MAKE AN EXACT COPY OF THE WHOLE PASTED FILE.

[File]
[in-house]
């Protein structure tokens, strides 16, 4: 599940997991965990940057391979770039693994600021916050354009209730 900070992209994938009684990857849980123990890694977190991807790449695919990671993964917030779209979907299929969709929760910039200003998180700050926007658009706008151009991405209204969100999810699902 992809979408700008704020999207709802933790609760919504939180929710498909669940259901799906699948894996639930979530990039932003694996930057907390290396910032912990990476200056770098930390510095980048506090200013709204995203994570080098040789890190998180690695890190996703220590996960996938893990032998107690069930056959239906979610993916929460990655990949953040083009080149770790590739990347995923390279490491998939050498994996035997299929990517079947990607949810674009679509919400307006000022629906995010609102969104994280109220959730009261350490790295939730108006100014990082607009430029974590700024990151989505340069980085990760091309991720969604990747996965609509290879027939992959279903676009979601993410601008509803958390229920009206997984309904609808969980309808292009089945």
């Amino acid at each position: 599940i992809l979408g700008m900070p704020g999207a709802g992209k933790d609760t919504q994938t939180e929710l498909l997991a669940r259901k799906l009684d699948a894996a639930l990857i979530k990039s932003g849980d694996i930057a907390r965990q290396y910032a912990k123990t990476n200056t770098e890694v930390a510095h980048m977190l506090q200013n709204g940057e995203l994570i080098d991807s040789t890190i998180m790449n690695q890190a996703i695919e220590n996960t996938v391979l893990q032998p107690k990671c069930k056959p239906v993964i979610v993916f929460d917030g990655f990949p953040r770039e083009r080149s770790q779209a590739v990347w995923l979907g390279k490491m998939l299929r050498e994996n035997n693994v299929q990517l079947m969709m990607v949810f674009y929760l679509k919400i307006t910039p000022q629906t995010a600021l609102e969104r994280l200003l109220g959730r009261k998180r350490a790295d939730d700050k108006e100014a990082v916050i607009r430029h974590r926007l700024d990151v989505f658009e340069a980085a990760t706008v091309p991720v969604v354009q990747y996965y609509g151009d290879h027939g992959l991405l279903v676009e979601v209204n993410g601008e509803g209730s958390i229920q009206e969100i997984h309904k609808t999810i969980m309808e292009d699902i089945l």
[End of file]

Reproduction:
[in-house]
């Protein structure tokens, strides 16, 4: 599940997991965990940057391979770039693994600021916050354009209730 900070992209994938009684990857849980123990890694977190991807790449695919990671993964917030779209979907299929969709929760910039200003998180700050926007658009706008151009991405209204969100999810699902 992809979408700008704020999207709802933790609760919504939180929710498909669940259901799906699948894996639930979530990039932003694996930057907390290396910032912990990476200056770098930390510095980048506090200013709204995203994570080098040789890190998180690695890190996703220590996960996938893990032998107690069930056959239906979610993916929460990655990949953040083009080149770790590739990347995923390279490491998939050498994996035997299929990517079947990607949810674009679509919400307006000022629906995010609102969104994280109220959730009261350490790295939730108006100014990082607009430029974590700024990151989505340069980085990760091309991720969604990747996965609509290879027939992959279903676009979601993410601008509803958390229920009206997984309904609808969980309808292009089945």
């Amino acid at each position: 599940i992809l979408g700008m900070p704020g999207a709802g992209k933790d609760t919504q994938t939180e929710l498909l997991a669940r259901k799906l009684d699948a894996a639930l990857i979530k990039s932003g849980d694996i930057a907390r965990q290396y910032a912990k123990t990476n200056t770098e890694v930390a510095h980048m977190l506090q200013n709204g940057e995203l994570i080098d991807s040789t890190i998180m790449n690695q890190a996703i695919e220590n996960t996938v391979l893990q032998p107690k990671c069930k056959p239906v993964i979610v993916f929460d917030g990655f990949p953040r770039e083009r080149s770790q779209a590739v990347w995923l979907g390279k490491m998939l299929r050498e994996n035997n693994v299929q990517l079947m969709m990607v949810f674009y929760l679509k919400i307006t910039p000022q629906t995010a600021l609102e969104r994280l200003l109220g959730r009261k998180r350490a790295d939730d700050k108006e100014a990082v916050i607009r430029h974590r926007l700024d990151v989505f658009e340069a980085a990760t706008v091309p991720v969604v354009q990747y996965y609509g151009d290879h027939g992959l991405l279903v676009e979601v209204n993410g601008e509803g209730s958390i229920q009206e969100i997984h309904k609808t999810i969980m309808e292009d699902i089945l």